BERMAN: It's really remarkable. He says he hates the fact he has to write this, then he goes after James Comey for doing this. You know what Eric Holder is talking about is the tradition in some cases a policy guideline not to involve yourself in an investigation 60 days before an election.

[04:35:00] ROMANS: Yeah. it's now eight days -- eight days to go.

Senate Democratic Leader Harry Reid is actually accusing the FBI Director of breaking the law. Reid has written to Congressional committee chair and says, he believes that Comey's 11th hour revelations "may violate the Hatch Act." The Hatch Act bars FBI officials from engaging in political activity. Comey was, until recently, a registered republican. He is now registered independent. Reid also accuse Comey of a double standard, claiming that he has refused to release some unspecified information about Trump's, now Trump dealings with Russia. Harry Reid on the attack here.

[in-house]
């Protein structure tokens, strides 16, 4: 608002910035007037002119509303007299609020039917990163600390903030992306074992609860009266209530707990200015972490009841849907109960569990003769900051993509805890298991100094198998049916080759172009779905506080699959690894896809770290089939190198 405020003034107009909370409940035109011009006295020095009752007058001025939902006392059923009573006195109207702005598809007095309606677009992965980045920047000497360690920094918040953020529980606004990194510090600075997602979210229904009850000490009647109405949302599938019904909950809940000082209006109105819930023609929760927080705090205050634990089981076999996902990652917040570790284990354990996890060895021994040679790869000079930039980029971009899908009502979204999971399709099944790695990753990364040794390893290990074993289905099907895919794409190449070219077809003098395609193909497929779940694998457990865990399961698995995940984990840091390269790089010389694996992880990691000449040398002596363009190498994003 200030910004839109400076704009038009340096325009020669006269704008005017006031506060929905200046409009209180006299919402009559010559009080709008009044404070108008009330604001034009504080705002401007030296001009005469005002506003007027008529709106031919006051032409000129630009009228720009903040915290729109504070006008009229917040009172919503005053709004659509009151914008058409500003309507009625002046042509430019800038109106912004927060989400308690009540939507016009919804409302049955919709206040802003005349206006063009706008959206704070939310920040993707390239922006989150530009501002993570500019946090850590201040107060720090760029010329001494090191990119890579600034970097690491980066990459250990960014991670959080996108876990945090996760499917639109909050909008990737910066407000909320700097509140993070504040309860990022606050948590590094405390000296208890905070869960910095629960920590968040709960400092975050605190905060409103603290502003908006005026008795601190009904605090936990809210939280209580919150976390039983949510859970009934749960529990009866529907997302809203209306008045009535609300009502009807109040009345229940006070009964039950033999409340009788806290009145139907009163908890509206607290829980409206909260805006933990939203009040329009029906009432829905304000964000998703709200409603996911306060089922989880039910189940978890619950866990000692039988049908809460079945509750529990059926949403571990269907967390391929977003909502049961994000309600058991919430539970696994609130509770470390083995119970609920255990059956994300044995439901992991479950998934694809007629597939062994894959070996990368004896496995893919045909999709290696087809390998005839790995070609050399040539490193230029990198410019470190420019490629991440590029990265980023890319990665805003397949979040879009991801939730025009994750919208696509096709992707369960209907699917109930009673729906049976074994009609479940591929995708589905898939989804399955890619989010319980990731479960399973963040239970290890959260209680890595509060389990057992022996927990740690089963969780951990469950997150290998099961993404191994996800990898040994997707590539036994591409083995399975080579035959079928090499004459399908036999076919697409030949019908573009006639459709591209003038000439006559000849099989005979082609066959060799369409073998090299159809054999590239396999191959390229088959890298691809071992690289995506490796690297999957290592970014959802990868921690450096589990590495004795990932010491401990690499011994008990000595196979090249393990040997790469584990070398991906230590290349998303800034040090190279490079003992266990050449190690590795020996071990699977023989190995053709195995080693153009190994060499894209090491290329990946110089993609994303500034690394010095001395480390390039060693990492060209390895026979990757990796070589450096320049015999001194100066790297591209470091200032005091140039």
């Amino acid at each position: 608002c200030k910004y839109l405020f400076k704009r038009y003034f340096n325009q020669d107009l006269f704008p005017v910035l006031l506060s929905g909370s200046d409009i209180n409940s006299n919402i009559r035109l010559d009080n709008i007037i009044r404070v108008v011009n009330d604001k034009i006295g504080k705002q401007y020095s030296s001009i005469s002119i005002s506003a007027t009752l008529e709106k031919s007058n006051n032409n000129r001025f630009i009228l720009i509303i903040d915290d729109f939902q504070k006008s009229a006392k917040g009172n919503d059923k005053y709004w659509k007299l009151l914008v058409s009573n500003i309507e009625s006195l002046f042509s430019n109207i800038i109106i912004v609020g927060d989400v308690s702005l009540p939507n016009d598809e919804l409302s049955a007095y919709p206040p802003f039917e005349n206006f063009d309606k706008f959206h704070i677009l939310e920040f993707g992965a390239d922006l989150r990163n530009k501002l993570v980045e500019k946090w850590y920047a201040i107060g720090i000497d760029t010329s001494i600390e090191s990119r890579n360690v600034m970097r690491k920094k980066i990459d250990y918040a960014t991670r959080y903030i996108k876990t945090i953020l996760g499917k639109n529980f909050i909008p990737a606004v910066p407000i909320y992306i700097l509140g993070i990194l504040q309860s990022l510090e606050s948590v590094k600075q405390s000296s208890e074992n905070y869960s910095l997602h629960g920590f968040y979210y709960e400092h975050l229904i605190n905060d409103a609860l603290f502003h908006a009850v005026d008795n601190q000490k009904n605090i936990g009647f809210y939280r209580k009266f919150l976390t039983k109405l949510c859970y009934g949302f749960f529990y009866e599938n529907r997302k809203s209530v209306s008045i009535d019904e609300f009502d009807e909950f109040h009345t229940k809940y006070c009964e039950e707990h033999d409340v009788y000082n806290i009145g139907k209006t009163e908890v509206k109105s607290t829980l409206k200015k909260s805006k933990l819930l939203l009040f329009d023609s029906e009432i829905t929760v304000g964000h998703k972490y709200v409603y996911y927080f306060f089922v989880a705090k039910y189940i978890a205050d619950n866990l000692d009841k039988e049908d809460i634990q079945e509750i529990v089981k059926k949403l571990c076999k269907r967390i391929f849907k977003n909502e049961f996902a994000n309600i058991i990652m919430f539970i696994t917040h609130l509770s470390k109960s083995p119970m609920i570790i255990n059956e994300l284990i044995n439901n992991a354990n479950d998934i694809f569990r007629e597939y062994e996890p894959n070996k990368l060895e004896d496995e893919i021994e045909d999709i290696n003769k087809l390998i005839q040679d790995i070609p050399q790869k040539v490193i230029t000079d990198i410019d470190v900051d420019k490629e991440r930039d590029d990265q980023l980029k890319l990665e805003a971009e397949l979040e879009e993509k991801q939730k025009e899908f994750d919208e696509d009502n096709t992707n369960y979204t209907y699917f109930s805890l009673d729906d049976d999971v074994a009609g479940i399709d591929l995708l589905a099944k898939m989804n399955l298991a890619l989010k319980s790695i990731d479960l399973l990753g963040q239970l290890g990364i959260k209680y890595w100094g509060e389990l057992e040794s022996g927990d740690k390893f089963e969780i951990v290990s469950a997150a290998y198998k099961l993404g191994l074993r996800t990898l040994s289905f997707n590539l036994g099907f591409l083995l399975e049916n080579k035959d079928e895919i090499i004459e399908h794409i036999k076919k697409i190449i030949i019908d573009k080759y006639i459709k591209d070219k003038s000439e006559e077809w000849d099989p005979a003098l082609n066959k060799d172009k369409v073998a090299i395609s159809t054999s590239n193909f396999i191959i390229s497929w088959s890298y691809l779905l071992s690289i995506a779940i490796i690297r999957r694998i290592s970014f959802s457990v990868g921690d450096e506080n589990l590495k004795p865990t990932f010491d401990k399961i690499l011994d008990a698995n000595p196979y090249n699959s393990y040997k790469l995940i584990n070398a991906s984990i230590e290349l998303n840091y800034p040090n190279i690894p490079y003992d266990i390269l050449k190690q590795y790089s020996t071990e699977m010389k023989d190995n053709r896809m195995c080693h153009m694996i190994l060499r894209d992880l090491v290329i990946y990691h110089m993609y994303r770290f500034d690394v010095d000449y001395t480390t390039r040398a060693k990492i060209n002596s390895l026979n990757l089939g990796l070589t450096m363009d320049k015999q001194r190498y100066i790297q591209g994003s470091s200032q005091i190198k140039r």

ROMANS: You know what Harry Reid does? Harry Reid is retiring but going out with a bang in Harry Reid style to be sure.

Donald Trump is trying to make hay out of the whole e-mail situation. And it isn't just what he says, but where he is saying it. This is he trying to close the polling gap which stands at five points in the CNN poll of polls. you can see it right there. CNN's Jim Acosta with the Trump campaign.

JIM ACOSTA, CNN SENIOR WHITE HOUSE CORRESPONDENT: John and Christine, Donald Trump is now fully embracing the FBI's investigation of that new batch of e-mails possibly linked to Hillary Clinton.

Trump and his advisors are praising the FBI for looking into those e- mails as part of this investigation to the sexting allegations against former New York Congressman Anthony Weiner. That is a big shift after Trump accuse the FBI to be part of a conspiracy to rig the election and give it to Hillary Clinton.